The old 1832 Matthew Rhea map (see Map 2) as well as the above description indicates Madison County was ideally twenty-five miles square, but this was not the case.

            Modern maps and the 1842 survey of the County boundary, as recorded in County Court Minute Book 5, page 161, indicate the length of the boundary lines as follows: (see Map 3)

Boundary Line





Miles & Poles
In miles





            Modern methods of survey would probably indicate some variation from this table. Note the south line which was intended to be straight, has a 110 pole or .34 mile offset at the point where the Hardeman-McNairy County line originally intersected.

            Maps 4A thru 4J are full scale sections of the Beers map of Madison County (1877) including six Madison County towns. The maps are of particular interest because the names and location of many of the County residents at the time are shown.

            On December 3, 1835 the Tennessee General Assembly passed an ACT requiring the Counties to be divided into Civil Districts hereafter referred as CD or CDs). The Representatives of these Districts allowed County Government to be more evenly distributed geographically. The Census Bureau also used these Districts for census purposes.

            The 1877 map and the 1932 map (Maps 4 and 5) indicate the configuration and the location of many of the CDs but do not indicate the time frame involved, however the following chronology of ACTS affecting CD changes, from the Jonathan Smith research, made the preparation of a CD map for each census year possible.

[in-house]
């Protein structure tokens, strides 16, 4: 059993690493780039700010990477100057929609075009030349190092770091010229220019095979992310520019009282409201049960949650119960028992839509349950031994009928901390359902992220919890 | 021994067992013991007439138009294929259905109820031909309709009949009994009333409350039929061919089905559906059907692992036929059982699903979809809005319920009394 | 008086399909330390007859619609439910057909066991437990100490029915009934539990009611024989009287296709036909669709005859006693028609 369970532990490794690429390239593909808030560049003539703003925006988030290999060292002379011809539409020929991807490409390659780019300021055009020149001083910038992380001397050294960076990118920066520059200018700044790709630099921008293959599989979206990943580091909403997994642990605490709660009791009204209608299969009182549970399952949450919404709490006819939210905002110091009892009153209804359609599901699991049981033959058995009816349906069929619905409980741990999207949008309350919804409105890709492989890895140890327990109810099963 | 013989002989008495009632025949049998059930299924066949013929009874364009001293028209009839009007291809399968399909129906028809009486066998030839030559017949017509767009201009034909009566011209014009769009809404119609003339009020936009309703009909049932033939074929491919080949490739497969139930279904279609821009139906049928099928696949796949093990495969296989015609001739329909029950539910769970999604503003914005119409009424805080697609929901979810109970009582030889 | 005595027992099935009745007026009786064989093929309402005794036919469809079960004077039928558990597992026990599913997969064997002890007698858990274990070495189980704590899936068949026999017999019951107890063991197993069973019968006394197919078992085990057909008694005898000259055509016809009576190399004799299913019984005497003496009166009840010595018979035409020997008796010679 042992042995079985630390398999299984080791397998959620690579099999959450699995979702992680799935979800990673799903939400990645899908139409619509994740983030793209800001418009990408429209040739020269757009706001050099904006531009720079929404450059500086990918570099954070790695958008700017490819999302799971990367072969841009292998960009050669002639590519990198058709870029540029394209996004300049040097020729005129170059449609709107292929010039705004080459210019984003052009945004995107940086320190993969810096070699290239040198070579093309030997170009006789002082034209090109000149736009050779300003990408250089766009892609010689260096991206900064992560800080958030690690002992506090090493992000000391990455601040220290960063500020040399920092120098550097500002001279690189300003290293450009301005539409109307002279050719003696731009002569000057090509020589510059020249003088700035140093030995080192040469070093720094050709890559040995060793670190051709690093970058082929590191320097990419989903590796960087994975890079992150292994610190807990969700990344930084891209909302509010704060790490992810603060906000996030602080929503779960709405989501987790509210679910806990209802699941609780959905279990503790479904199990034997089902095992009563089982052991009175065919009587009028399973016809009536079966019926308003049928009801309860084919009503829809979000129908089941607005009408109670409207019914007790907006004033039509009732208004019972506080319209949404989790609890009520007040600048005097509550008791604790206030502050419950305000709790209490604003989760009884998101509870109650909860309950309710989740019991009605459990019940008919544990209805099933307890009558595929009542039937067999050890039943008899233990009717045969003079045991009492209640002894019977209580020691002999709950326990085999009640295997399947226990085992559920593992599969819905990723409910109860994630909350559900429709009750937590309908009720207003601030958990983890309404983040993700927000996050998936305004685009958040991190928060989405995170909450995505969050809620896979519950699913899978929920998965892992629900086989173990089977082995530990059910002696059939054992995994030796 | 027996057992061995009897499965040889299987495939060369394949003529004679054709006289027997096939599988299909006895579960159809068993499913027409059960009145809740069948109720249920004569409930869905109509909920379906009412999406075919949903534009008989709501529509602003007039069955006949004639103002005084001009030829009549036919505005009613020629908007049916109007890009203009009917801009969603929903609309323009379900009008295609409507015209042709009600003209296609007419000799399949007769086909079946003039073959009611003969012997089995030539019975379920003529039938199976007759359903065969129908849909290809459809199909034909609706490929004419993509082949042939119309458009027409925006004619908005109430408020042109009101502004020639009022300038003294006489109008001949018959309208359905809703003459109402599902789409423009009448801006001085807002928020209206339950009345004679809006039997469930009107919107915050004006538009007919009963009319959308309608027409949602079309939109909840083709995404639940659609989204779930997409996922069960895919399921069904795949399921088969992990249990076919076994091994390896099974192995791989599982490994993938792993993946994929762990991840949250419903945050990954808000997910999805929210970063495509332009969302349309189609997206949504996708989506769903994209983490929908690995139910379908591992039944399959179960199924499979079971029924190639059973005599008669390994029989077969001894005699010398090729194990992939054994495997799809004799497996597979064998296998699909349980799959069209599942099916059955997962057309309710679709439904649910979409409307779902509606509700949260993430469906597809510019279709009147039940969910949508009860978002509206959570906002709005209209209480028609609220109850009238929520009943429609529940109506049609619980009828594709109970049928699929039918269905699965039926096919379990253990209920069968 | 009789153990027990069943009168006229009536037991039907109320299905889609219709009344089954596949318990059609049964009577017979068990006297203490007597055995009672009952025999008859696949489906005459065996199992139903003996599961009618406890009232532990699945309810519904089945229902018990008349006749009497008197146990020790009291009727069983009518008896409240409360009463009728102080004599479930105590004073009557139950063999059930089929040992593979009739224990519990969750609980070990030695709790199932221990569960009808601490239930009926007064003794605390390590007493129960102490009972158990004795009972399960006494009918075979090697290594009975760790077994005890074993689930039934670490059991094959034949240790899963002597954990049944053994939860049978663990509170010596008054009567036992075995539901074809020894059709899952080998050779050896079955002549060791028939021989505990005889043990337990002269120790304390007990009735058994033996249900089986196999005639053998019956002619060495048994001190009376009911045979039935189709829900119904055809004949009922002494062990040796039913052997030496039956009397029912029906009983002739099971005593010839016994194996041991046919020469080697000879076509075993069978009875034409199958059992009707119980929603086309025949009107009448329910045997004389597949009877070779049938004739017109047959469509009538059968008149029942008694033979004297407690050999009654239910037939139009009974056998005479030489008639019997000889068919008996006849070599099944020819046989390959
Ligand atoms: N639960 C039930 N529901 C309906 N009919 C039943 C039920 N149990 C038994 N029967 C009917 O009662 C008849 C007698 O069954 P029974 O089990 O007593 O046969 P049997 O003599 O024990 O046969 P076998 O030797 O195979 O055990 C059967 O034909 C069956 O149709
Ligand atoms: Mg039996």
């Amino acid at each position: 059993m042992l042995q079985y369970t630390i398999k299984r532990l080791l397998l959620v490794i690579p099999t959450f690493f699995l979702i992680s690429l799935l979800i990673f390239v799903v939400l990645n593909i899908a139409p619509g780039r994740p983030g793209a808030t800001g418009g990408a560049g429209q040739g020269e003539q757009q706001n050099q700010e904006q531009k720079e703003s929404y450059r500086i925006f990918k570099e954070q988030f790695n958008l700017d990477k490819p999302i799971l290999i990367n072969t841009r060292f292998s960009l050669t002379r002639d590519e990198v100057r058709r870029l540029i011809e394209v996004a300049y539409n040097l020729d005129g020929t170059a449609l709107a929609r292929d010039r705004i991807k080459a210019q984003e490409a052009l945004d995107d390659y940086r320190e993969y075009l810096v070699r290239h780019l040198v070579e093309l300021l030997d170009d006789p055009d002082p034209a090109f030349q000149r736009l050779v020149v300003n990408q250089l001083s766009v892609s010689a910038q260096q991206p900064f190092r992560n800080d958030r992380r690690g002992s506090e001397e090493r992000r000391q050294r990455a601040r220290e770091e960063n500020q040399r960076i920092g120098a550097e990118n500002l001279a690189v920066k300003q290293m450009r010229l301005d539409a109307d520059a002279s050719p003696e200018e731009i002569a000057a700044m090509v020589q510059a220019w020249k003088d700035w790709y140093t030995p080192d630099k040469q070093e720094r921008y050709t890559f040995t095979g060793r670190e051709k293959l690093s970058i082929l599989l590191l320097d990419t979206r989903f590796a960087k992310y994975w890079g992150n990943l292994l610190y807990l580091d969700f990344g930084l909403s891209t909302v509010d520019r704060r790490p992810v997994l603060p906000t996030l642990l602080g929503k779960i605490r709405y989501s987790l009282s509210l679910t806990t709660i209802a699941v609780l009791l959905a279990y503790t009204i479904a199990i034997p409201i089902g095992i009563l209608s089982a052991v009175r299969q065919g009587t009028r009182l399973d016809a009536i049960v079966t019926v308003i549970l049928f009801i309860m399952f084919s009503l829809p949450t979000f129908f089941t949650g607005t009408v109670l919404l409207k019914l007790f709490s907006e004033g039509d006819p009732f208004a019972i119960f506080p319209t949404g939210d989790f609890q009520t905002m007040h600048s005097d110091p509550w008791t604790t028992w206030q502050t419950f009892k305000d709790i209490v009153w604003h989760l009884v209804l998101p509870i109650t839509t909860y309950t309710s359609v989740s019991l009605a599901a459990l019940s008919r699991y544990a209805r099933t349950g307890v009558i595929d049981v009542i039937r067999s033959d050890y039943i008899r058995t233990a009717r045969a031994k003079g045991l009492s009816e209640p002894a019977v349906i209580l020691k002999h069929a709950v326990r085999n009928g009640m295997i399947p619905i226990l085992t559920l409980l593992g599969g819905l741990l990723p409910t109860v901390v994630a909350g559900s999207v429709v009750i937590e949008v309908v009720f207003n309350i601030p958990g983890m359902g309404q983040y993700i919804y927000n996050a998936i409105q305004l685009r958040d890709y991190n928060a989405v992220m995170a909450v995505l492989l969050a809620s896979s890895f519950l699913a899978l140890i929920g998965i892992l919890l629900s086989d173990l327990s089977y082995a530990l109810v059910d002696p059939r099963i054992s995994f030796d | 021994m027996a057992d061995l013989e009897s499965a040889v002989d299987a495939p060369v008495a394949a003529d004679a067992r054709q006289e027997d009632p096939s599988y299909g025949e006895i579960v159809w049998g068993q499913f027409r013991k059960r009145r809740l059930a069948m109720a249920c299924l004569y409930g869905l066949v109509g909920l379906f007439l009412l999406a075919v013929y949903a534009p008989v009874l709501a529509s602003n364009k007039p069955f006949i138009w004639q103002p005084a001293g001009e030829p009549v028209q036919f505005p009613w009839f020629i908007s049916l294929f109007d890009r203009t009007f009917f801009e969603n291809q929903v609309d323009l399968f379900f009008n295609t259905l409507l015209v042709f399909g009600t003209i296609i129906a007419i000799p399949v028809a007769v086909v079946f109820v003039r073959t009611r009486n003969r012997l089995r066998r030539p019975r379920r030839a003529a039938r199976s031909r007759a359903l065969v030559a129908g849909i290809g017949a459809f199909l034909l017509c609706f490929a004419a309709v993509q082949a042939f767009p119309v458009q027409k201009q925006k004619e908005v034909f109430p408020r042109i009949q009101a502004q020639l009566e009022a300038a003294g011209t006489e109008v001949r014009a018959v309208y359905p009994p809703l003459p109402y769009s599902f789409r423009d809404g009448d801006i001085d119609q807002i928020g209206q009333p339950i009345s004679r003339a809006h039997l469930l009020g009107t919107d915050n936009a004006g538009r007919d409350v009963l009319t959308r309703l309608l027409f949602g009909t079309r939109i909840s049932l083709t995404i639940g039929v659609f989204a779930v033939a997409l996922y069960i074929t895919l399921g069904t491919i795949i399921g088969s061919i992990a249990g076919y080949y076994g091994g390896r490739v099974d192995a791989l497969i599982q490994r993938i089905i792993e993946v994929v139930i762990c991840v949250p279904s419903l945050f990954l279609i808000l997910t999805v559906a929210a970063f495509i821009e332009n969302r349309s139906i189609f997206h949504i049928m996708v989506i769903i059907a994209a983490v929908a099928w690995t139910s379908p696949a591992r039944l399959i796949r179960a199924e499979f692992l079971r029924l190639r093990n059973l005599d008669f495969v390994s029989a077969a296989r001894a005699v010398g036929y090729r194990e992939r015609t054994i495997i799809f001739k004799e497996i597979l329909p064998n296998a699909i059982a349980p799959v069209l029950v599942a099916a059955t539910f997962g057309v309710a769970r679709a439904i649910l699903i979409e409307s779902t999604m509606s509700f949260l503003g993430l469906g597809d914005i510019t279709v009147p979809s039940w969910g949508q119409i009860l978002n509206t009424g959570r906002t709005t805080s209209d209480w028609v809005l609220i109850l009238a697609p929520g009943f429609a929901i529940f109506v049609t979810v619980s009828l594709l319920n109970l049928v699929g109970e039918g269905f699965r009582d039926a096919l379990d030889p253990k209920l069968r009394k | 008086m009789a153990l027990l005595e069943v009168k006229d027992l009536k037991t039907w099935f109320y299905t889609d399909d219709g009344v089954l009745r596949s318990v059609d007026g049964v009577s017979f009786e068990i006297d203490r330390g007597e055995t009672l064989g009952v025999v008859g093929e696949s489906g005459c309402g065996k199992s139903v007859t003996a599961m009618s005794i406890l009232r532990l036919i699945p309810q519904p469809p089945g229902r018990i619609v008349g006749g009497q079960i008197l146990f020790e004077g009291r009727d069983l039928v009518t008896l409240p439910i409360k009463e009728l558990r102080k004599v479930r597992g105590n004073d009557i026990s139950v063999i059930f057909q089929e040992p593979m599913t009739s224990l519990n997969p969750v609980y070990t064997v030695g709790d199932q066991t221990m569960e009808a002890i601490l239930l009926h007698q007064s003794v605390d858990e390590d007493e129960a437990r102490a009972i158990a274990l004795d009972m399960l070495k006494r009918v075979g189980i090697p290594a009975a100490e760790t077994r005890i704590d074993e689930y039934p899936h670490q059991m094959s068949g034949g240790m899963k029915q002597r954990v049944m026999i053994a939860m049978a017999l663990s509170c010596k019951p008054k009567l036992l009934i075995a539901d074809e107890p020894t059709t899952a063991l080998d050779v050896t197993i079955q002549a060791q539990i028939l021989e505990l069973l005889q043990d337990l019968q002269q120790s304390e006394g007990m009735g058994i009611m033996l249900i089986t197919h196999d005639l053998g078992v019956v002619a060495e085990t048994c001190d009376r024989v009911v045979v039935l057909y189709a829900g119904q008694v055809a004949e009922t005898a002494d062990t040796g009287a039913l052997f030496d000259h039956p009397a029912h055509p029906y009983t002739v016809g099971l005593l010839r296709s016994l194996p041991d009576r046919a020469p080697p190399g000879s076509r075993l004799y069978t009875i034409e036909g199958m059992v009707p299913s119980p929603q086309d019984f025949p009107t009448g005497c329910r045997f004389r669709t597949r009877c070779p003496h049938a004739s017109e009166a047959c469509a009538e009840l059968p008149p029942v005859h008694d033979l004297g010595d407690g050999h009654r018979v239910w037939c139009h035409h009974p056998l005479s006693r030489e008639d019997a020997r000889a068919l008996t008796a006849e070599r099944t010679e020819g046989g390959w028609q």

17 CDs created.

July 1852

CD 18 created from north portion of CD 9.

March 1872

CD 18 eliminated, including portions of existing CDs 9 and 10 when the NW corner of Madison County was ceded to the newly formed Crockett County.

March 1879

Portions of CD 1 and 17 were eliminated when the SE corner of Madison County was ceded to the newly formed Chester County.

Feburary 1900

CD 18 created from portions of existing CDs 6, 7 and 8.

July 1903

CD 19 created from portions of existing CDs 3, 4, 5 and 6.

September 1918

CDs reduced to five as follows:


New CD

From old CDs prior to Sept. 1918
1, 2 and 8
2, 5, 6, 7, 19 and 4
9, 16, 18 and 10
11, 13, 14, 17 and 12
15 (Jackson)


The following new CDs were formed by detaching old CDs (prior to Sept. 1918) from the five CDs above:

October 1921


16 and 11

January 1922


5 and 7

January 1922


6 and 18

January 1925


13 and 17

January 1931


2 and a small portion of 8 west and south of Bemis

            The 10 CDs were effective until 1968 when the County Commission form of government was adopted and the Census Bureau adopted the census division.

            The Range and Section lines on Map 6 and the CD lines on Maps 7-13 were plotted on a modern map of Madison County, which provides a variety of points of reference. You will note that many of the old CD lines followed meandering streams which have been straightened over the years, the Forked Deer River in particular. Modern maps reflect this change but probably few if any people were effected as far as a CD residence change was concerned.

            I hope these maps will be useful. Please, call my attention to any errors which you may observe. 901 668 1947.